Sabonis’ performance seems more reliable. He’s younger, and he’s now playing with the style it appeared he’d bring from Gonzaga.

At minimum, both players have shown the jury is still out on the George trade.

“I’m just happy I’m somewhere where the team wants me,” Sabonis said.

Tacko Fall’s agent confident if Celtics don’t keep him on roster another team will

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Tacko Fall was arguably the most popular player at Las Vegas Summer League (especially since Zion Williamson only played nine minutes). Fans chanted for him to get in games and then chanted “M-V-P” once he was in. Fall averaged 7.2 points a game on 77 percent shooting at Summer League and every play he made became a viral highlight.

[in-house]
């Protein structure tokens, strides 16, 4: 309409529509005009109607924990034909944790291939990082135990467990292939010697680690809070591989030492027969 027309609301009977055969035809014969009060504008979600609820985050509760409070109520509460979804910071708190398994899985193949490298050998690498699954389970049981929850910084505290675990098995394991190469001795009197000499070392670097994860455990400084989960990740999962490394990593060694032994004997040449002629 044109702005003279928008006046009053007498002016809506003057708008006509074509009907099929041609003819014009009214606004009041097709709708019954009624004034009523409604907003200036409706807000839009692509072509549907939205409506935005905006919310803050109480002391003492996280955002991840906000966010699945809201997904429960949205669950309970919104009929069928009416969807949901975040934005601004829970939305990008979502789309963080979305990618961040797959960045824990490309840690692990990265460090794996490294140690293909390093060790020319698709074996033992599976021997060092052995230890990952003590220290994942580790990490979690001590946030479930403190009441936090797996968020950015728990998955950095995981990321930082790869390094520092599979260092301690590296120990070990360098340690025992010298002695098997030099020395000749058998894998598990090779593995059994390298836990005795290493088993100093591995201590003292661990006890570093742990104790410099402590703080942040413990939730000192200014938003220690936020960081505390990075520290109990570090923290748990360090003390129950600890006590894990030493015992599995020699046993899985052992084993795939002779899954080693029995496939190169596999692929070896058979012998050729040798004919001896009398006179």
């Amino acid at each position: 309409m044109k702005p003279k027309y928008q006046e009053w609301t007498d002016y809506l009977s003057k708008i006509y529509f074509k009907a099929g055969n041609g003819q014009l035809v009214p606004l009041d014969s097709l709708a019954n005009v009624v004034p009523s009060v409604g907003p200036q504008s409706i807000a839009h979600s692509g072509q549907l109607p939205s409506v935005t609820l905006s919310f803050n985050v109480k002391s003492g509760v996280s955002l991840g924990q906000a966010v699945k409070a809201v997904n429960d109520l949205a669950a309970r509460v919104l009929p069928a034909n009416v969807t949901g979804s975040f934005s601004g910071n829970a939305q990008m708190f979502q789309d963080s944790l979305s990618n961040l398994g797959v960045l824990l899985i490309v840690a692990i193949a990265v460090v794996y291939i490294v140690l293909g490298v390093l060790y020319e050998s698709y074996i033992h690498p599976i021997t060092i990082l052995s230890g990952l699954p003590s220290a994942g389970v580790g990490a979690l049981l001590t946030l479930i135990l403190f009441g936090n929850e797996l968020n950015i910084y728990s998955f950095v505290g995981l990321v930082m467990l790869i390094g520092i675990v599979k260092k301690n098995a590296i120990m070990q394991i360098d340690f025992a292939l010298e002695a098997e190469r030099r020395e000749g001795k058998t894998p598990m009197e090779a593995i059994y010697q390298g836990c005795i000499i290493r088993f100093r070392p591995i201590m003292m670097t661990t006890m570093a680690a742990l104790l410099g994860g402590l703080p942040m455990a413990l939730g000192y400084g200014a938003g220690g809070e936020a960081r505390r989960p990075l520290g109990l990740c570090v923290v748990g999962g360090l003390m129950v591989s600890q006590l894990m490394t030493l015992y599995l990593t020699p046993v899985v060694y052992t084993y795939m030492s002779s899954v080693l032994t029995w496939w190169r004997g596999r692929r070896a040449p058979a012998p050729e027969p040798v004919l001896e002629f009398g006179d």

But that was Summer League.

Now things are getting real and Fall is trying to make the Celtics’ roster. Fall signed an Exhibit 10 contract with the Celtics, which is essentially a training camp invite.

It’s a longshot Fall makes the Celtics’ regular season roster for two reasons. First, Fall needs a lot more development to be NBA ready, both physically and in terms of understanding and reacting to the game and how fast it moves. That was evident in Las Vegas. Second, the Celtics have Enes Kanter starting at center with Daniel Theis and Robert Williams behind him, it’s unlikely they keep a fourth traditional center on the roster. Both of Boston’s two-way contracts are already filled.

If the Celtics cut Fall and he signs with Boston’s G-League affiliate the Maine Red Claws, Fall gets a $50,000 bonus.